The dilemma of which Nordic language to learn is a tricky one.
As noted in our previous article, web language learning service Duolingo is now offering Scandophiles the chance to learn Danish or Swedish, with Norwegian still in the beta phase.
In the article I mentioned that those learning one Scandinavian language should be careful as they are so similar to be almost interchangeable. I would note at this point that Nordic and Scandinavian are not the same.
Well I would start off by saying that if you have a particularly strong draw to a Nordic nation, you should choose that one for your language learning.
In particular if you have a partner or close friend from one country you are likely to develop many opportunities to learn that language and so should go down that avenue.
However for those looking to do business in the region or looking to live in the future in one of the Nordic nations, some practical advice is necessary. It is hence worth narrowing down the options.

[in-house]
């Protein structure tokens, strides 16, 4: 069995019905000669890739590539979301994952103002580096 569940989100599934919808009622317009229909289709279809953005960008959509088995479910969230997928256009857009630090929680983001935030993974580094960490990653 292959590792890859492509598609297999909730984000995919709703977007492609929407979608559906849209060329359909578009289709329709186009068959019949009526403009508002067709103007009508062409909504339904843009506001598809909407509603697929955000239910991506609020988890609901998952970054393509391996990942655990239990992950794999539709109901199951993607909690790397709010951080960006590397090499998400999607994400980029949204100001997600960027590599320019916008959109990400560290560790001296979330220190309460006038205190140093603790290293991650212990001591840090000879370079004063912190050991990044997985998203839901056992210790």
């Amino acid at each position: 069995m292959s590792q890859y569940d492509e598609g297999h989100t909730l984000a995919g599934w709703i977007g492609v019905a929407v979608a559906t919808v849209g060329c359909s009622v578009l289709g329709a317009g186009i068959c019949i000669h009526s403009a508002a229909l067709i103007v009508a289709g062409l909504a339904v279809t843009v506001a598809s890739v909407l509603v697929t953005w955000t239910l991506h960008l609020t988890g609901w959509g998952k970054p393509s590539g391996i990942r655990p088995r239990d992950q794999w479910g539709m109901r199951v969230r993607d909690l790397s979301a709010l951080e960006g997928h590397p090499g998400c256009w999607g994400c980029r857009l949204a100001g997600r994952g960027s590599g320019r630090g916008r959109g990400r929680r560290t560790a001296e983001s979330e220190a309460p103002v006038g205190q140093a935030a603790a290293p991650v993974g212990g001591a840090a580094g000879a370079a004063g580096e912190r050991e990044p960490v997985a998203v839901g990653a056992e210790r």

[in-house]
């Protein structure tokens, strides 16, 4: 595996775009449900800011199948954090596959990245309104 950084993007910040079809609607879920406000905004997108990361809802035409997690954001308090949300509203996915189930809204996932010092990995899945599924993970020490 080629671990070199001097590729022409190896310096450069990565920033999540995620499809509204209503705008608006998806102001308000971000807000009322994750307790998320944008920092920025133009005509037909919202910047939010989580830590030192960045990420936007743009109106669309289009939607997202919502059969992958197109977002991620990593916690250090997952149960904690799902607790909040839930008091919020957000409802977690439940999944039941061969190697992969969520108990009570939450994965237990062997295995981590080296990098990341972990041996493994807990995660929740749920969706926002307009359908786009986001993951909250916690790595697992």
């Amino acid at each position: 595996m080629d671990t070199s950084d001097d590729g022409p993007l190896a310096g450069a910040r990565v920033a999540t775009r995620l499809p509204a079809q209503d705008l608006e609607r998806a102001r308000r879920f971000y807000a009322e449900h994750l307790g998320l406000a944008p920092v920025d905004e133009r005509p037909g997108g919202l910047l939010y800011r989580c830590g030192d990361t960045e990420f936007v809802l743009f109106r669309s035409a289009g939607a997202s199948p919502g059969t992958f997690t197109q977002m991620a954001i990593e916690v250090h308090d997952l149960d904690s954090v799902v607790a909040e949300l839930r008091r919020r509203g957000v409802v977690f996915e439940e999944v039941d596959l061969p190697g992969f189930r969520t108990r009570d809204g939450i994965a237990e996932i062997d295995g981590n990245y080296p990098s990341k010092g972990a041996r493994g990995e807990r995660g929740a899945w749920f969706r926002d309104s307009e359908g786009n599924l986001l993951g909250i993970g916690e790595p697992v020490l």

Danish, Swedish and Norwegian fall into the ‘Scandinavian’ family of languages and are largely mutually intelligible. While people joke that Danes sound as if they are talking with a potato in their mouth, they can still be understood by Swedes and Norwegians.
On the other hand Icelandic and Finnish are generally not understood by Scandinavians, making it difficult to justify learning either of them if your purpose is to facilitate cross-border business contacts.
Of the three Scandinavian languages Danish is generally considered the most difficult of the three to learn. Also Swedes and Norwegians sometimes complain that they can’t understand Danish when spoken fast.
This leaves Swedish and Norwegian in the running. Now Sweden may be a cultural powerhouse, however Norway is one of the biggest oil exporters in the world, with a strong demand for both skilled and unskilled work.
In addition Norwegian (which itself is divided into several dialects with Bokmal the most commonly understood) is said to be one of the easiest languages for English speakers.
It appears then that for those looking to learn a Nordic language Norwegian wins the day.
It may not have the glamour of Swedish or the hipster cred of Danish but with billions of pounds of oil and a solid economy it should come in handy some day.